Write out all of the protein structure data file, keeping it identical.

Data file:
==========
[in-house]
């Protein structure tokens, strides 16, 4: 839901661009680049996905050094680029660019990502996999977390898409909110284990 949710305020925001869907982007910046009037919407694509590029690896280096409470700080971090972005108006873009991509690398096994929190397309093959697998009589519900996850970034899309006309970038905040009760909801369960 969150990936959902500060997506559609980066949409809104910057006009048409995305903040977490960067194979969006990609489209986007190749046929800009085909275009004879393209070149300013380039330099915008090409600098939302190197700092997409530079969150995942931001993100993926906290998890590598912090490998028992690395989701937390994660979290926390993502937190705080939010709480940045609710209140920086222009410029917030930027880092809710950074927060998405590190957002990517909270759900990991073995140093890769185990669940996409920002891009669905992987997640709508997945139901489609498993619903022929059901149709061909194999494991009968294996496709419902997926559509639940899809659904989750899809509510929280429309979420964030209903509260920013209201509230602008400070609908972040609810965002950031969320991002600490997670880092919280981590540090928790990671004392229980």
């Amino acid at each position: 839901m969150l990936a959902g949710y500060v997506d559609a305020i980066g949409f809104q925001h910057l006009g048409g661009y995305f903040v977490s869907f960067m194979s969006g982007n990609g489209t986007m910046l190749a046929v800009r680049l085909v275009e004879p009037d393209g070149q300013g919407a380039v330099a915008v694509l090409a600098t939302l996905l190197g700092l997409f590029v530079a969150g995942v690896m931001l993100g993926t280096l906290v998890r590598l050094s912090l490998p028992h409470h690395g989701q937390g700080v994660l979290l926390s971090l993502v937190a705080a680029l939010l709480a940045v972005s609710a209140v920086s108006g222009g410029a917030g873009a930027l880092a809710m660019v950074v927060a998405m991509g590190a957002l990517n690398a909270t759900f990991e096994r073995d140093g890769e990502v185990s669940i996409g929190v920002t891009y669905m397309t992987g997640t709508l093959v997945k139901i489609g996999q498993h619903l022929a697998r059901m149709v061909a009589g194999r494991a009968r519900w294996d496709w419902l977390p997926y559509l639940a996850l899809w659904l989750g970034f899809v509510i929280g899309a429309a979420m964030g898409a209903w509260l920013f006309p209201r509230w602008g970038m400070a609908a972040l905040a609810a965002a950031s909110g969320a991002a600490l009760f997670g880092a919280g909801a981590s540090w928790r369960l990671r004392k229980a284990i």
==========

[in-house]
């Protein structure tokens, strides 16, 4: 839901661009680049996905050094680029660019990502996999977390898409909110284990 949710305020925001869907982007910046009037919407694509590029690896280096409470700080971090972005108006873009991509690398096994929190397309093959697998009589519900996850970034899309006309970038905040009760909801369960 969150990936959902500060997506559609980066949409809104910057006009048409995305903040977490960067194979969006990609489209986007190749046929800009085909275009004879393209070149300013380039330099915008090409600098939302190197700092997409530079969150995942931001993100993926906290998890590598912090490998028992690395989701937390994660979290926390993502937190705080939010709480940045609710209140920086222009410029917030930027880092809710950074927060998405590190957002990517909270759900990991073995140093890769185990669940996409920002891009669905992987997640709508997945139901489609498993619903022929059901149709061909194999494991009968294996496709419902997926559509639940899809659904989750899809509510929280429309979420964030209903509260920013209201509230602008400070609908972040609810965002950031969320991002600490997670880092919280981590540090928790990671004392229980």
């Amino acid at each position: 839901m969150l990936a959902g949710y500060v997506d559609a305020i980066g949409f809104q925001h910057l006009g048409g661009y995305f903040v977490s869907f960067m194979s969006g982007n990609g489209t986007m910046l190749a046929v800009r680049l085909v275009e004879p009037d393209g070149q300013g919407a380039v330099a915008v694509l090409a600098t939302l996905l190197g700092l997409f590029v530079a969150g995942v690896m931001l993100g993926t280096l906290v998890r590598l050094s912090l490998p028992h409470h690395g989701q937390g700080v994660l979290l926390s971090l993502v937190a705080a680029l939010l709480a940045v972005s609710a209140v920086s108006g222009g410029a917030g873009a930027l880092a809710m660019v950074v927060a998405m991509g590190a957002l990517n690398a909270t759900f990991e096994r073995d140093g890769e990502v185990s669940i996409g929190v920002t891009y669905m397309t992987g997640t709508l093959v997945k139901i489609g996999q498993h619903l022929a697998r059901m149709v061909a009589g194999r494991a009968r519900w294996d496709w419902l977390p997926y559509l639940a996850l899809w659904l989750g970034f899809v509510i929280g899309a429309a979420m964030g898409a209903w509260l920013f006309p209201r509230w602008g970038m400070a609908a972040l905040a609810a965002a950031s909110g969320a991002a600490l009760f997670g880092a919280g909801a981590s540090w928790r369960l990671r004392k229980a284990i």